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Will a manufacturing recession end the recovery?

John Redwood, Charles Stanley's Chief Global Economist, looks at some recent disappointing data and looks to central banks for action.

Will a manufacturing recession end the recovery?

by
John Redwood

26.03.2019

The share markets were spooked by two main developments at the end of last week. The German PMI for manufacturing fell to 44.7 implying a downturn in output. This indicator assesses orders, work in progress, production, supplier deliveries and employment. It acts as a harbinger of growth or decline, with a number over 50 pointing to expansion. The interest rate on a ten-year bond in the US fell below short rates, which is often seen as a forecast of an overall recession. When short rates are higher it means the market expects the central bank to have to cut them in due course, which would imply weak activity and no inflation threat. What should we make of these news items?

The German manufacturing figure confirmed a trend of declining orders and sales that has been going on for many months. In the all-important car industry German exports have been hit by the fall in sales in China, Germany’s largest market, and by reductions elsewhere, including the US and the UK. The German manufacturing PMI has been falling for many months following the high of 63.3 which it hit at the end of 2017. Chinese car sales have been affected by the imposition of a 10% purchase tax on new vehicles, and by the trade war. Some of the German car manufacturers supply some of their vehicles to China from their US plants, and now face a 40% tariff on US cars into China as part of the Chinese response to Mr Trump’s tariffs. There have also been some negative sentiments in China about certain types of conspicuous consumption, which includes luxury foreign vehicles.

The service sector in Germany is still in good health, offering considerable support for total activity at a time of manufacturing weakness. The latest IFO survey of business conditions showed a small gain in March implying the economy might avoid an overall recession. The manufacturing part of the IFO survey however continued downwards to just 6.6 from 15 at the end of last year. There will be some unhelpful effects from weaker car demand in the car-making areas, as it will start to have an impact on employment and earnings as the factories slow their production and reduce their shifts. The car market has been disrupted by the introduction of the new emissions standards in September 2018 and by the growing consumer worries about the future tax and regulations affecting diesel cars in particular. The German and European industry had geared up to produce and sell many more diesels this decade in response to the wish to cut carbon dioxide emissions through the greater fuel efficiency of the diesel engine, in time for governments to move on and want electric cars to replace diesels.

In the USA car sales have also fallen a bit. This resulted in part from the higher interest rates set by the Federal Reserve and the knock-on effects to car loans. More recently the Fed has announced it does not plan any further immediate rate rises, and is trying to reassure markets that advancing sensible levels of credit for new homes and new cars is fine.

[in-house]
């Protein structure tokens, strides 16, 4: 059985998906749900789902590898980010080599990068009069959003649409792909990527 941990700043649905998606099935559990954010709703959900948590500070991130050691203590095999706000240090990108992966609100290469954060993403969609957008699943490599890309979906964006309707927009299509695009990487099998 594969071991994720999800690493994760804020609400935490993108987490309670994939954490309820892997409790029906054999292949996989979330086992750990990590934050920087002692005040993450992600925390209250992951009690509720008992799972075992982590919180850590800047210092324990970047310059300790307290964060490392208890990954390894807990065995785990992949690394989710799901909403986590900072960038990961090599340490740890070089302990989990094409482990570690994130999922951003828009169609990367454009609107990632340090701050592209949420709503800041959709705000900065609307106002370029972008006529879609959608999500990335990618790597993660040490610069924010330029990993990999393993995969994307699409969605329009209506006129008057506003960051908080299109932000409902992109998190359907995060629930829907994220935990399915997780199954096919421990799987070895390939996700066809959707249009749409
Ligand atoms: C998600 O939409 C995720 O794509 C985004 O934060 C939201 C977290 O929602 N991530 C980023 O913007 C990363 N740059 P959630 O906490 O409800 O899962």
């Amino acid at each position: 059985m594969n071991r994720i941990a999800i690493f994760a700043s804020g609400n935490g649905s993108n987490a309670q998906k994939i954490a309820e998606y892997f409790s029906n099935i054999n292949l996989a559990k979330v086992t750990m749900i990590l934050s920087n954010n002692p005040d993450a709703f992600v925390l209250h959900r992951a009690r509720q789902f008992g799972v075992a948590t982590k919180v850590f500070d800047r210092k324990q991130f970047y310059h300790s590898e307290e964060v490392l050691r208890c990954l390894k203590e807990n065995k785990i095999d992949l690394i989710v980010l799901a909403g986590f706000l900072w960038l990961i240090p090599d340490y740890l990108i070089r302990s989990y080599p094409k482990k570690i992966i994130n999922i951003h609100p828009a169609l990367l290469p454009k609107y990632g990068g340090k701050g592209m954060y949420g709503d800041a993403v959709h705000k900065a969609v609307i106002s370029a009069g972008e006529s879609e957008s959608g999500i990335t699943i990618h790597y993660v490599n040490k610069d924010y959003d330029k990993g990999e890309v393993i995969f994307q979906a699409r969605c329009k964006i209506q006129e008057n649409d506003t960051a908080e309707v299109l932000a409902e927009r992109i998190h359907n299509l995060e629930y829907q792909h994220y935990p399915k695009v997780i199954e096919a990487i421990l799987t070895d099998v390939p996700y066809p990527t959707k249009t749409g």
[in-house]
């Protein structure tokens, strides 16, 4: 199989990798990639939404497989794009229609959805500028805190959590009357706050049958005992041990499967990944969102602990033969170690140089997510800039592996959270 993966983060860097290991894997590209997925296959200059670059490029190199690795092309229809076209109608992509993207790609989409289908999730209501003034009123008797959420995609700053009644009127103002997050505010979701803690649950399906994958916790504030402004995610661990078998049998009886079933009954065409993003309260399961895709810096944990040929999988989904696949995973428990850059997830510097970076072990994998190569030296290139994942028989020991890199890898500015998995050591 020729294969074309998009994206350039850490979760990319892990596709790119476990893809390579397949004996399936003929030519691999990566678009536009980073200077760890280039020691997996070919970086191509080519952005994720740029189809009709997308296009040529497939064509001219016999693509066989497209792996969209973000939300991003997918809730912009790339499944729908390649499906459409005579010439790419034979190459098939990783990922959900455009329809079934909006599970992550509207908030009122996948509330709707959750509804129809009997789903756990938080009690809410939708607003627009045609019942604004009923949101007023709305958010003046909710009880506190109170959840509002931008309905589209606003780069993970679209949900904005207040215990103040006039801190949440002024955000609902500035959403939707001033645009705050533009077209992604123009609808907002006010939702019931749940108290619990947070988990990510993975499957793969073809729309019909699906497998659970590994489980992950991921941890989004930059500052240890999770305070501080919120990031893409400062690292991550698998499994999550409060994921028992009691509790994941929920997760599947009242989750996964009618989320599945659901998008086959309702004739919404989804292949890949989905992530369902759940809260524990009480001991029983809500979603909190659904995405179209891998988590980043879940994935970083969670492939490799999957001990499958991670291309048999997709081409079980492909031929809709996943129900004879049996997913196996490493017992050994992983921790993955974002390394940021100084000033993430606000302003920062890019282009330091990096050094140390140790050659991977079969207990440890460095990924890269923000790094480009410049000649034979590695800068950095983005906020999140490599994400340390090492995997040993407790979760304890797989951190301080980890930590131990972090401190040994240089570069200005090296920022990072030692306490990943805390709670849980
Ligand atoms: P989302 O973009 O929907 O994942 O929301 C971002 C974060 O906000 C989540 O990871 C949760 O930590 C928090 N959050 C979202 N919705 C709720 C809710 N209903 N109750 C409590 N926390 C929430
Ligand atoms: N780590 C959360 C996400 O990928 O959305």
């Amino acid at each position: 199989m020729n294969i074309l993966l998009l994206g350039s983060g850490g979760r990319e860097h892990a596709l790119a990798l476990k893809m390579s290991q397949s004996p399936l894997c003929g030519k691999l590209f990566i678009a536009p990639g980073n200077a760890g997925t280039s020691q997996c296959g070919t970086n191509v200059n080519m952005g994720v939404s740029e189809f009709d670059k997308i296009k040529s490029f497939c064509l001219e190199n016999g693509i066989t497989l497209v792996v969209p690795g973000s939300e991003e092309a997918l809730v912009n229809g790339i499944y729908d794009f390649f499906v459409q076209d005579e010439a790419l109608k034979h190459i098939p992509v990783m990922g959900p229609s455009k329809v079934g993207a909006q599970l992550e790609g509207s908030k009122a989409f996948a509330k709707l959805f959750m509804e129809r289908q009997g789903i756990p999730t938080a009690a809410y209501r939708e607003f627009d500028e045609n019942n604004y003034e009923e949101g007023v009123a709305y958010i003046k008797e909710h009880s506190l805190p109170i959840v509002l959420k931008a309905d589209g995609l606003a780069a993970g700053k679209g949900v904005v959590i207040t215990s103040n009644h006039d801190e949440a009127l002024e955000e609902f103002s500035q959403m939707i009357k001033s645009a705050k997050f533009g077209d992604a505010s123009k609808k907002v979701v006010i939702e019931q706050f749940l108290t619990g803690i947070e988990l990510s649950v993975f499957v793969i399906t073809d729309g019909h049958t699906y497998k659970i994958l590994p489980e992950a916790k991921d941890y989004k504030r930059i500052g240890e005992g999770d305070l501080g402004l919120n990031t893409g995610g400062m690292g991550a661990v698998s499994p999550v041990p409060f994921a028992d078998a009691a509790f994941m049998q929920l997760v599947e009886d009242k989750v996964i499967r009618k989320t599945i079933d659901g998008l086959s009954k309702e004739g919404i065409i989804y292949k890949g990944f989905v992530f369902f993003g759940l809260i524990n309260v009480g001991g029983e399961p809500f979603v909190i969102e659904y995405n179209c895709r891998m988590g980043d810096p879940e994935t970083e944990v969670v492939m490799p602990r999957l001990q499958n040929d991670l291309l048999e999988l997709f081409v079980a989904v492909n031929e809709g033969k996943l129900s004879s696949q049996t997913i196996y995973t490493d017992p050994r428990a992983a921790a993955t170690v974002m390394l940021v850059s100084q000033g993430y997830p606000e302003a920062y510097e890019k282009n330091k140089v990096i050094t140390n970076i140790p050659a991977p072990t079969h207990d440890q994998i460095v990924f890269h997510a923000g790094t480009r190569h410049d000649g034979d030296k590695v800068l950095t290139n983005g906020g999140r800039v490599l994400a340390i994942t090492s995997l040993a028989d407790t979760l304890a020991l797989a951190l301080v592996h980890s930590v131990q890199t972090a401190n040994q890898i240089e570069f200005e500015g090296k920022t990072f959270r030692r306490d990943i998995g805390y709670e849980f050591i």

The collapse of longer-term interest rates in European and Japanese bond markets as well as in the US in the last couple of weeks reflects a general view that central banks have to abandon last year’s plans to get closer to an old “normal” by tightening credit and putting rates up. The world economy needs more monetary stimulus, not less. Inflation is not a major threat in the advanced economies, whilst slower growth is an unacceptable danger. Markets are trying to push the Fed and the European Central Bank into a looser policy given their fears about output. So far, the Fed has responded by announcing an end to reducing its bond portfolio and stating it will be patient about any more rate rises. The ECB has proposed more support for the commercial banking sector come the autumn. Maybe it will take accelerated action by the ECB to stimulate more lending in the Euro area, and maybe markets would like the Fed to go even further in reassuring no rate rises with the possibility of a rate fall in due course.

These figures do not change our view of where we are. We do not think this is the end of the cycle, and think action taken so far will just be enough to avoid recession in the US and even in the Euro-area as a whole. There is already a recession in Italy, and an industrial recession in Germany, with Chinese manufacturing for export also weak. The growth of services and technology provides a strong offset which should be sufficient to avoid a general world downturn.

What will it take to get manufacturing advancing again? A trade deal between China and the US with a visible path to lower tariffs would help. Some tax cuts for the sale of more cars, with less uncertainty around future taxes and regulations hitting traditional diesel and petrol cars would help. Ensuring a sufficient supply of credit for car loans is also critical in an industry that relies heavily on sales paid for by loans or leases. The general move to looser money, lower interest rates and a bit more credit should be enough to turn things round later this year. Germany will continue to flirt with recession all the time the world car market remains weak thanks to taxes and regulations that put people off buying traditional cars.

Nothing on this website should be construed as personal advice based on your circumstances. No news or research item is a personal recommendation to deal.

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